Abstract P043: Subclinical Atherosclerosis and Cognitive Functioning in Middle-Aged Black and White Adults: The CARDIA Study
Background: Cardiovascular risk factors in middle-age are associated with cognitive impairment and dementia in older adulthood. Less is known about the burden of subclinical atherosclerosis and cognition, especially in midlife. We examined the association of coronary artery calcified (CAC) plaque and abdominal aorto-iliac calcified (AAC) plaque presence (separately and in combination) with cognitive functioning in middle-age adults.
Methods: This study included 2,567 black and white adults without a history of heart disease or stroke who completed a year 25 follow-up exam (2010-11) as part of the Coronary Artery Risk Development in Young Adults Study (age: 43-55 years). CAC and AAC were measured with non-contrast computed tomography. Cognition was assessed with the Digit Symbol Substitution Test (DSST) (psychomotor speed), Stroop Test (executive function), and Rey Auditory Verbal Learning Test (RAVLT) (memory).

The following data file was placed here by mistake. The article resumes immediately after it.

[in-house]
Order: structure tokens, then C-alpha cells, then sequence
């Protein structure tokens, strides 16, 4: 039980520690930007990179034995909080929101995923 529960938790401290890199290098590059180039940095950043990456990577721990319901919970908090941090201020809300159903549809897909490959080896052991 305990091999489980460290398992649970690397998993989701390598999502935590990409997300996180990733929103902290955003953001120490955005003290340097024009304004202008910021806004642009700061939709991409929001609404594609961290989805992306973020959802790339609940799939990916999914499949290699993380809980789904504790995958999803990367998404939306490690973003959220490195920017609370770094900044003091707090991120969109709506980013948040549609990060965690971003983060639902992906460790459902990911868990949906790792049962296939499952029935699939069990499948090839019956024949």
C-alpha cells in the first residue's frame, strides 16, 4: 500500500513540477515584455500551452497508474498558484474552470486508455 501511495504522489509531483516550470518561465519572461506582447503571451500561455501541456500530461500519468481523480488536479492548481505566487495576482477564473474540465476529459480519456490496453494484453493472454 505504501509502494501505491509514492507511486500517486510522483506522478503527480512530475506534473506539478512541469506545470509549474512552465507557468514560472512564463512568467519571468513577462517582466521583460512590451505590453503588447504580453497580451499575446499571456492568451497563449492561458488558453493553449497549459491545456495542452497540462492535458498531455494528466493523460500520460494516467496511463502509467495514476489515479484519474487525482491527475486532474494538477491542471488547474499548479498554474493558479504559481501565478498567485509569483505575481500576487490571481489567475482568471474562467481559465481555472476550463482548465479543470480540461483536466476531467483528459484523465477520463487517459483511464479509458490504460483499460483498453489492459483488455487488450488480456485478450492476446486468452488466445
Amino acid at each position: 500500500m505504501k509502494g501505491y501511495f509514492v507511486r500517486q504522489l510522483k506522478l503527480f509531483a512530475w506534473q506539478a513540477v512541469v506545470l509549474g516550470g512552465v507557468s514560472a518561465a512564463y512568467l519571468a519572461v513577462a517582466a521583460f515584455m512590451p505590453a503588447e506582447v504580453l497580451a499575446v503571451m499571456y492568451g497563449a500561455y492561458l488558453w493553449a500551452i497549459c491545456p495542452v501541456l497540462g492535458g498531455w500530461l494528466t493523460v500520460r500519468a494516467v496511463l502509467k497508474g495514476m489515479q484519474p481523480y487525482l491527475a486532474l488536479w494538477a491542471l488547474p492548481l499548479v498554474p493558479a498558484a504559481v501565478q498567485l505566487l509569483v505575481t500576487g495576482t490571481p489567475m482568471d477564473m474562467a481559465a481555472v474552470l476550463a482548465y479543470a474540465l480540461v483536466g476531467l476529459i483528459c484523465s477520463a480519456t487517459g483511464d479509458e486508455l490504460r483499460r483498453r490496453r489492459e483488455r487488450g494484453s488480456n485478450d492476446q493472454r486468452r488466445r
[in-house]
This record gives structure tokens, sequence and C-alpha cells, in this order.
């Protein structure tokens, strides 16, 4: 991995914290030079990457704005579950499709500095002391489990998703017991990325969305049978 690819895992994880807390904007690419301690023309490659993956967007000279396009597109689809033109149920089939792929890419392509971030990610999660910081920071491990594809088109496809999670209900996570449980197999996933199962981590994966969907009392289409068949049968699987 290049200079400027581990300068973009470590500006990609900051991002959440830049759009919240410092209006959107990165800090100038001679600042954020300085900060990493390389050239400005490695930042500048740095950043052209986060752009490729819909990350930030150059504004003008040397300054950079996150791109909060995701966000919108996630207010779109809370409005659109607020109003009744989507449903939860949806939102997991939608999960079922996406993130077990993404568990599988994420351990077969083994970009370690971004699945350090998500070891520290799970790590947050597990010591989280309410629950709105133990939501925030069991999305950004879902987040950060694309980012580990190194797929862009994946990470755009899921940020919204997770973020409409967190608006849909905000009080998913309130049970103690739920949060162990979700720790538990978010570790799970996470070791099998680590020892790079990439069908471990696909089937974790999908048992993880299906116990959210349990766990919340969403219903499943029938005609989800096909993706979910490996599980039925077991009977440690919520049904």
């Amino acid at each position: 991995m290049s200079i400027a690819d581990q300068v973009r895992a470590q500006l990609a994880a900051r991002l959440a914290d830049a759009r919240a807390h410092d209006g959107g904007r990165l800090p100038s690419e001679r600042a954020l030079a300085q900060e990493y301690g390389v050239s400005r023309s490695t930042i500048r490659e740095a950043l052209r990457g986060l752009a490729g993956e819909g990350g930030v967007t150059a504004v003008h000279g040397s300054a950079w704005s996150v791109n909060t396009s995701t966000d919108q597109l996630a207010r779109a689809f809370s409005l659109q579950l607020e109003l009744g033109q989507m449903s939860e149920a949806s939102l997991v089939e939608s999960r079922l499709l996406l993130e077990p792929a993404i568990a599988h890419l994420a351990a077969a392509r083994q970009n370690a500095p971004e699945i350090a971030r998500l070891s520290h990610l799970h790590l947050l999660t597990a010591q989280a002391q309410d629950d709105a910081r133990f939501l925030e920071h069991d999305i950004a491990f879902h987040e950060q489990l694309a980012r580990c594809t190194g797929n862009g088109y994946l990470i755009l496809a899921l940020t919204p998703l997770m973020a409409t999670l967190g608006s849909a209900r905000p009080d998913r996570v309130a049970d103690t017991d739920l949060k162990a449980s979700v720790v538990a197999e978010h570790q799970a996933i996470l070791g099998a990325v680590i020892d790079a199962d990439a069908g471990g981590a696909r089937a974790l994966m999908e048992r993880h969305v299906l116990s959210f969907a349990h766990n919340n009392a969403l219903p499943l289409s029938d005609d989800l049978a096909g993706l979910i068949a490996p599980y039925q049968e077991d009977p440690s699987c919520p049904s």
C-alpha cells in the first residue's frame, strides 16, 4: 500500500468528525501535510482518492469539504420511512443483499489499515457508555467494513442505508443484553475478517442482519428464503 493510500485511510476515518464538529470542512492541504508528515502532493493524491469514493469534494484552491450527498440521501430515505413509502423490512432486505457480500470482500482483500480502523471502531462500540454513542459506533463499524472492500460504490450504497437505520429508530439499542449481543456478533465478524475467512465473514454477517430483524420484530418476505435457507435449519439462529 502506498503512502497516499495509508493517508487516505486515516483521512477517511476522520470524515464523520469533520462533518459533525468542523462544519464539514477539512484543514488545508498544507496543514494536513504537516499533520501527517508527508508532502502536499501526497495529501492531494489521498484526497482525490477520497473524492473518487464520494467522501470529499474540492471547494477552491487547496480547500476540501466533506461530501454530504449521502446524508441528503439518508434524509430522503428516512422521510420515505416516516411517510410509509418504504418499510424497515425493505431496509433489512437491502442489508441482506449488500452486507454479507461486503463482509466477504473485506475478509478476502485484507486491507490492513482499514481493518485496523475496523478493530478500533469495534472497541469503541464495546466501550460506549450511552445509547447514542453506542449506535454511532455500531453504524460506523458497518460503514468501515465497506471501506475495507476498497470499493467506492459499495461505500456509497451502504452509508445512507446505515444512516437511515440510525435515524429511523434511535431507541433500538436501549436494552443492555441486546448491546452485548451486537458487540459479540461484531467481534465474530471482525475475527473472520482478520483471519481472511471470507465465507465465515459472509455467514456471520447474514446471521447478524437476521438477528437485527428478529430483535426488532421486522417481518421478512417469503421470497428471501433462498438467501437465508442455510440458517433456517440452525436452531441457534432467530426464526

Results: In separate analyses, presence of CAC or AAC (Agatston score >0) was associated with lower DSST (p <0.01, for both) and RAVLT scores (p=0.04, for both), but not with Stroop Test performance. In combined analyses, compared to participants without CAC nor AAC, presence of both CAC and AAC, but not CAC or AAC alone was associated with lower scores on both cognitive tests (Table).
Conclusions: The simultaneous presence of both CAC and AAC, which likely reflects more diffuse atherosclerosis, was associated with poorer cognitive performance. Further studies are needed to determine whether calcified atherosclerotic plaque is similarly associated with cognitive decline and impairment through older adulthood.
- © 2013 by American Heart Association, Inc.